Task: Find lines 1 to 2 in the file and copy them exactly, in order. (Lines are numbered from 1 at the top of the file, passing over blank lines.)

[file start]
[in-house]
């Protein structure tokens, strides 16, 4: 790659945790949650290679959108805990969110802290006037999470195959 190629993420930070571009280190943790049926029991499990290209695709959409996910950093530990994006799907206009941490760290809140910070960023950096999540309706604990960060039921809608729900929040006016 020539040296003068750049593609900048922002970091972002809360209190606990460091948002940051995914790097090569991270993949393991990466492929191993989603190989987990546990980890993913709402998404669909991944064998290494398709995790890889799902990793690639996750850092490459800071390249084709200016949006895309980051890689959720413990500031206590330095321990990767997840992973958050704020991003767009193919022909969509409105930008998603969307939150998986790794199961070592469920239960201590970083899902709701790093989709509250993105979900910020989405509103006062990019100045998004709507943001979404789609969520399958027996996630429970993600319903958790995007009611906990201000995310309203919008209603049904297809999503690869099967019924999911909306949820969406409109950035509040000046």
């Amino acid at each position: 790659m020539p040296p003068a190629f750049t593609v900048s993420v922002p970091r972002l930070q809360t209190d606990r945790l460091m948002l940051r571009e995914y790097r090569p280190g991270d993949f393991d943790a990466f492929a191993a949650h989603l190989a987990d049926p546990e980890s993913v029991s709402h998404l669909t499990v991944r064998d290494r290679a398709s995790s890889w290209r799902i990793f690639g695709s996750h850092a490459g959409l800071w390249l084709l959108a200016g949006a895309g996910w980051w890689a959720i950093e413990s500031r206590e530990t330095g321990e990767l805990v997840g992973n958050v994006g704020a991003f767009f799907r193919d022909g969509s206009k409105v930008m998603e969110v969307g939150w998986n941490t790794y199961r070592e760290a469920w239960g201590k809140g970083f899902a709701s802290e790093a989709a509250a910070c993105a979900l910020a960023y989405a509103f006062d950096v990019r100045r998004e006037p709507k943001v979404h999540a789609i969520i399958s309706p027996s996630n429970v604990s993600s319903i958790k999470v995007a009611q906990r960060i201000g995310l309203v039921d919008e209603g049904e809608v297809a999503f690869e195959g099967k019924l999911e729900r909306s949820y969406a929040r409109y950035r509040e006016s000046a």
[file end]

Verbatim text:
[in-house]
């Protein structure tokens, strides 16, 4: 790659945790949650290679959108805990969110802290006037999470195959 190629993420930070571009280190943790049926029991499990290209695709959409996910950093530990994006799907206009941490760290809140910070960023950096999540309706604990960060039921809608729900929040006016 020539040296003068750049593609900048922002970091972002809360209190606990460091948002940051995914790097090569991270993949393991990466492929191993989603190989987990546990980890993913709402998404669909991944064998290494398709995790890889799902990793690639996750850092490459800071390249084709200016949006895309980051890689959720413990500031206590330095321990990767997840992973958050704020991003767009193919022909969509409105930008998603969307939150998986790794199961070592469920239960201590970083899902709701790093989709509250993105979900910020989405509103006062990019100045998004709507943001979404789609969520399958027996996630429970993600319903958790995007009611906990201000995310309203919008209603049904297809999503690869099967019924999911909306949820969406409109950035509040000046």